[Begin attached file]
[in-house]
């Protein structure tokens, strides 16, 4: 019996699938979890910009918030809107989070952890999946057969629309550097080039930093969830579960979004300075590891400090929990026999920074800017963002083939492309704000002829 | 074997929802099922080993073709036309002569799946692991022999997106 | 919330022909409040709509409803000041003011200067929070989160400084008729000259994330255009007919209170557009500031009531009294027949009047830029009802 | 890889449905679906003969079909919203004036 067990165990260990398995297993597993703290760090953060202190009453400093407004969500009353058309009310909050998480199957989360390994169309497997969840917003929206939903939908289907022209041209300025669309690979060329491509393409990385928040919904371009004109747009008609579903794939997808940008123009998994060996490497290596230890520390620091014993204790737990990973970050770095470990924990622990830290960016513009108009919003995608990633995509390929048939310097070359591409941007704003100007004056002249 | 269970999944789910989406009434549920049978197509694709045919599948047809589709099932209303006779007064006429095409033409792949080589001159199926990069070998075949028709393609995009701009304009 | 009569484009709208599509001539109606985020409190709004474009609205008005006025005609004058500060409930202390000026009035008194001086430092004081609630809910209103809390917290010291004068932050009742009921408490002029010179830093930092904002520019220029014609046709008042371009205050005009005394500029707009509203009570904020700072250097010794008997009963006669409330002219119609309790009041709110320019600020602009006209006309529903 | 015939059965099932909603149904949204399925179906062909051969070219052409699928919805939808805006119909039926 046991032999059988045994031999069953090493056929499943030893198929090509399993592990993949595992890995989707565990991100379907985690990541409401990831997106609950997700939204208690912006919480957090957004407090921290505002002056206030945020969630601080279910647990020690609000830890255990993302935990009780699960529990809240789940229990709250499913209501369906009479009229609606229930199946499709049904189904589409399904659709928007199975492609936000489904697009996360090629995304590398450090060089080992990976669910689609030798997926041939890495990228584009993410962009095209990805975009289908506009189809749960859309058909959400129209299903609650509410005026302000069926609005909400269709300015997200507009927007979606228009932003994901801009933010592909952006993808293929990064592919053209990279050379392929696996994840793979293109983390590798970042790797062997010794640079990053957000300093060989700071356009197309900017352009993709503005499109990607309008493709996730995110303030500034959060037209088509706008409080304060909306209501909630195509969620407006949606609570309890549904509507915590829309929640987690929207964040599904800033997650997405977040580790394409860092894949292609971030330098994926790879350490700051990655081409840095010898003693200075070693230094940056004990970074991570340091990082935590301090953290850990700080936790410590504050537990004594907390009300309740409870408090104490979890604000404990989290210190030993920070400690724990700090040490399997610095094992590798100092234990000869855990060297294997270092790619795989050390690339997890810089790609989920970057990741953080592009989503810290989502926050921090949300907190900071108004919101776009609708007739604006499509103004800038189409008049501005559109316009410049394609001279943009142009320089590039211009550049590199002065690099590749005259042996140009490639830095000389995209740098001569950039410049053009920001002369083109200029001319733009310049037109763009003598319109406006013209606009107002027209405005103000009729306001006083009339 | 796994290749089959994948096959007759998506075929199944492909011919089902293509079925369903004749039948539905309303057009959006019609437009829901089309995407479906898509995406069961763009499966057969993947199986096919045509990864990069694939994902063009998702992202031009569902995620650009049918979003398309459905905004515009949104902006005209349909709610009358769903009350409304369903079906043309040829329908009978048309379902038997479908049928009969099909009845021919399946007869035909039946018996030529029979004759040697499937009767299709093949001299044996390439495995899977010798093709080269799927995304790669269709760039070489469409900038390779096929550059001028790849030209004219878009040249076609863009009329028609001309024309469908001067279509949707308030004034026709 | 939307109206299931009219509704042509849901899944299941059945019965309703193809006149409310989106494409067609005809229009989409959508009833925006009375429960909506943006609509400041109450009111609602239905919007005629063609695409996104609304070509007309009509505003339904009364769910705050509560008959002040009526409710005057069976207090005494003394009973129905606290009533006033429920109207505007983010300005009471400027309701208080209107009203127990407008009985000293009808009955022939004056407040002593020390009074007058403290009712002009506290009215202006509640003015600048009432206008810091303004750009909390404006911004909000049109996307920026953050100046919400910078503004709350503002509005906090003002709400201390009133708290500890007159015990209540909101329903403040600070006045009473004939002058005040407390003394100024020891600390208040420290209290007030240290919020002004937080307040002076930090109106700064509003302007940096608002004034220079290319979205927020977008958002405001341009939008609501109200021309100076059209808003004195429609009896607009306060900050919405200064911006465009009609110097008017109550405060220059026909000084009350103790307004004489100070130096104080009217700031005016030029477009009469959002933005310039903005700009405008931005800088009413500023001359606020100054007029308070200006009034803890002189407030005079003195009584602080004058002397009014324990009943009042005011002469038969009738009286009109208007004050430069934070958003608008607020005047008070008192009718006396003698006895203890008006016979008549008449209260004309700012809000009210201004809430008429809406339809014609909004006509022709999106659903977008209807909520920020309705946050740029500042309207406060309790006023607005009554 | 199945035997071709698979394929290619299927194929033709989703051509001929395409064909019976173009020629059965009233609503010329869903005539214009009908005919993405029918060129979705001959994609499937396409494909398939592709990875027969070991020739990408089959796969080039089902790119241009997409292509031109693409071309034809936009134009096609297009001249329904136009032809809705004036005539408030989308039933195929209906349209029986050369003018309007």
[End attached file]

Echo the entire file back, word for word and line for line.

[in-house]
């Protein structure tokens, strides 16, 4: 019996699938979890910009918030809107989070952890999946057969629309550097080039930093969830579960979004300075590891400090929990026999920074800017963002083939492309704000002829 | 074997929802099922080993073709036309002569799946692991022999997106 | 919330022909409040709509409803000041003011200067929070989160400084008729000259994330255009007919209170557009500031009531009294027949009047830029009802 | 890889449905679906003969079909919203004036 067990165990260990398995297993597993703290760090953060202190009453400093407004969500009353058309009310909050998480199957989360390994169309497997969840917003929206939903939908289907022209041209300025669309690979060329491509393409990385928040919904371009004109747009008609579903794939997808940008123009998994060996490497290596230890520390620091014993204790737990990973970050770095470990924990622990830290960016513009108009919003995608990633995509390929048939310097070359591409941007704003100007004056002249 | 269970999944789910989406009434549920049978197509694709045919599948047809589709099932209303006779007064006429095409033409792949080589001159199926990069070998075949028709393609995009701009304009 | 009569484009709208599509001539109606985020409190709004474009609205008005006025005609004058500060409930202390000026009035008194001086430092004081609630809910209103809390917290010291004068932050009742009921408490002029010179830093930092904002520019220029014609046709008042371009205050005009005394500029707009509203009570904020700072250097010794008997009963006669409330002219119609309790009041709110320019600020602009006209006309529903 | 015939059965099932909603149904949204399925179906062909051969070219052409699928919805939808805006119909039926 046991032999059988045994031999069953090493056929499943030893198929090509399993592990993949595992890995989707565990991100379907985690990541409401990831997106609950997700939204208690912006919480957090957004407090921290505002002056206030945020969630601080279910647990020690609000830890255990993302935990009780699960529990809240789940229990709250499913209501369906009479009229609606229930199946499709049904189904589409399904659709928007199975492609936000489904697009996360090629995304590398450090060089080992990976669910689609030798997926041939890495990228584009993410962009095209990805975009289908506009189809749960859309058909959400129209299903609650509410005026302000069926609005909400269709300015997200507009927007979606228009932003994901801009933010592909952006993808293929990064592919053209990279050379392929696996994840793979293109983390590798970042790797062997010794640079990053957000300093060989700071356009197309900017352009993709503005499109990607309008493709996730995110303030500034959060037209088509706008409080304060909306209501909630195509969620407006949606609570309890549904509507915590829309929640987690929207964040599904800033997650997405977040580790394409860092894949292609971030330098994926790879350490700051990655081409840095010898003693200075070693230094940056004990970074991570340091990082935590301090953290850990700080936790410590504050537990004594907390009300309740409870408090104490979890604000404990989290210190030993920070400690724990700090040490399997610095094992590798100092234990000869855990060297294997270092790619795989050390690339997890810089790609989920970057990741953080592009989503810290989502926050921090949300907190900071108004919101776009609708007739604006499509103004800038189409008049501005559109316009410049394609001279943009142009320089590039211009550049590199002065690099590749005259042996140009490639830095000389995209740098001569950039410049053009920001002369083109200029001319733009310049037109763009003598319109406006013209606009107002027209405005103000009729306001006083009339 | 796994290749089959994948096959007759998506075929199944492909011919089902293509079925369903004749039948539905309303057009959006019609437009829901089309995407479906898509995406069961763009499966057969993947199986096919045509990864990069694939994902063009998702992202031009569902995620650009049918979003398309459905905004515009949104902006005209349909709610009358769903009350409304369903079906043309040829329908009978048309379902038997479908049928009969099909009845021919399946007869035909039946018996030529029979004759040697499937009767299709093949001299044996390439495995899977010798093709080269799927995304790669269709760039070489469409900038390779096929550059001028790849030209004219878009040249076609863009009329028609001309024309469908001067279509949707308030004034026709 | 939307109206299931009219509704042509849901899944299941059945019965309703193809006149409310989106494409067609005809229009989409959508009833925006009375429960909506943006609509400041109450009111609602239905919007005629063609695409996104609304070509007309009509505003339904009364769910705050509560008959002040009526409710005057069976207090005494003394009973129905606290009533006033429920109207505007983010300005009471400027309701208080209107009203127990407008009985000293009808009955022939004056407040002593020390009074007058403290009712002009506290009215202006509640003015600048009432206008810091303004750009909390404006911004909000049109996307920026953050100046919400910078503004709350503002509005906090003002709400201390009133708290500890007159015990209540909101329903403040600070006045009473004939002058005040407390003394100024020891600390208040420290209290007030240290919020002004937080307040002076930090109106700064509003302007940096608002004034220079290319979205927020977008958002405001341009939008609501109200021309100076059209808003004195429609009896607009306060900050919405200064911006465009009609110097008017109550405060220059026909000084009350103790307004004489100070130096104080009217700031005016030029477009009469959002933005310039903005700009405008931005800088009413500023001359606020100054007029308070200006009034803890002189407030005079003195009584602080004058002397009014324990009943009042005011002469038969009738009286009109208007004050430069934070958003608008607020005047008070008192009718006396003698006895203890008006016979008549008449209260004309700012809000009210201004809430008429809406339809014609909004006509022709999106659903977008209807909520920020309705946050740029500042309207406060309790006023607005009554 | 199945035997071709698979394929290619299927194929033709989703051509001929395409064909019976173009020629059965009233609503010329869903005539214009009908005919993405029918060129979705001959994609499937396409494909398939592709990875027969070991020739990408089959796969080039089902790119241009997409292509031109693409071309034809936009134009096609297009001249329904136009032809809705004036005539408030989308039933195929209906349209029986050369003018309007």